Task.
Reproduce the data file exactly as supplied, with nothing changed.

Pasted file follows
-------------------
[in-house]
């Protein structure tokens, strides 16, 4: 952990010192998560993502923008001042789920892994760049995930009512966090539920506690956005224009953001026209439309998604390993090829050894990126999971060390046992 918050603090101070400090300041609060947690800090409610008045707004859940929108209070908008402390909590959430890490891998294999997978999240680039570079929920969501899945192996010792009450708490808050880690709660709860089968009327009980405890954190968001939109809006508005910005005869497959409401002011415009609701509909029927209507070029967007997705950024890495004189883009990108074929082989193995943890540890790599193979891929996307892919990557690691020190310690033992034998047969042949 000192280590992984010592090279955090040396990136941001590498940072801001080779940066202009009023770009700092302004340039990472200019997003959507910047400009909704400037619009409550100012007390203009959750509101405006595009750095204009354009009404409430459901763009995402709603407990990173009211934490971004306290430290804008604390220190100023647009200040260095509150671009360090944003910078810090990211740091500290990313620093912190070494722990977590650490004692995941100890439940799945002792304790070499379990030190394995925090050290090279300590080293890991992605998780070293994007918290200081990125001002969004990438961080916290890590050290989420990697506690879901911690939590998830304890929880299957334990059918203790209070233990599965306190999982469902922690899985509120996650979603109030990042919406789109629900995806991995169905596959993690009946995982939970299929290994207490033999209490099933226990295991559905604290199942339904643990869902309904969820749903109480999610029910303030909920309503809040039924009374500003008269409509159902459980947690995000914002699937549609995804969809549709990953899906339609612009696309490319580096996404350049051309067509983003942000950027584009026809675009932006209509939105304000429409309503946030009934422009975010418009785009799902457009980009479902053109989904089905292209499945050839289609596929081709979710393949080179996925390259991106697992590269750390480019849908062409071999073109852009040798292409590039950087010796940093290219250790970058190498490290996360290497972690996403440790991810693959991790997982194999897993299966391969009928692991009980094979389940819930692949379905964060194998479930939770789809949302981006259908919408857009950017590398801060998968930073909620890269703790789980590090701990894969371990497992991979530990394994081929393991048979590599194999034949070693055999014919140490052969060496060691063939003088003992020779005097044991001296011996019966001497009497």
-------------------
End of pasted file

[in-house]
């Protein structure tokens, strides 16, 4: 952990010192998560993502923008001042789920892994760049995930009512966090539920506690956005224009953001026209439309998604390993090829050894990126999971060390046992 918050603090101070400090300041609060947690800090409610008045707004859940929108209070908008402390909590959430890490891998294999997978999240680039570079929920969501899945192996010792009450708490808050880690709660709860089968009327009980405890954190968001939109809006508005910005005869497959409401002011415009609701509909029927209507070029967007997705950024890495004189883009990108074929082989193995943890540890790599193979891929996307892919990557690691020190310690033992034998047969042949 000192280590992984010592090279955090040396990136941001590498940072801001080779940066202009009023770009700092302004340039990472200019997003959507910047400009909704400037619009409550100012007390203009959750509101405006595009750095204009354009009404409430459901763009995402709603407990990173009211934490971004306290430290804008604390220190100023647009200040260095509150671009360090944003910078810090990211740091500290990313620093912190070494722990977590650490004692995941100890439940799945002792304790070499379990030190394995925090050290090279300590080293890991992605998780070293994007918290200081990125001002969004990438961080916290890590050290989420990697506690879901911690939590998830304890929880299957334990059918203790209070233990599965306190999982469902922690899985509120996650979603109030990042919406789109629900995806991995169905596959993690009946995982939970299929290994207490033999209490099933226990295991559905604290199942339904643990869902309904969820749903109480999610029910303030909920309503809040039924009374500003008269409509159902459980947690995000914002699937549609995804969809549709990953899906339609612009696309490319580096996404350049051309067509983003942000950027584009026809675009932006209509939105304000429409309503946030009934422009975010418009785009799902457009980009479902053109989904089905292209499945050839289609596929081709979710393949080179996925390259991106697992590269750390480019849908062409071999073109852009040798292409590039950087010796940093290219250790970058190498490290996360290497972690996403440790991810693959991790997982194999897993299966391969009928692991009980094979389940819930692949379905964060194998479930939770789809949302981006259908919408857009950017590398801060998968930073909620890269703790789980590090701990894969371990497992991979530990394994081929393991048979590599194999034949070693055999014919140490052969060496060691063939003088003992020779005097044991001296011996019966001497009497």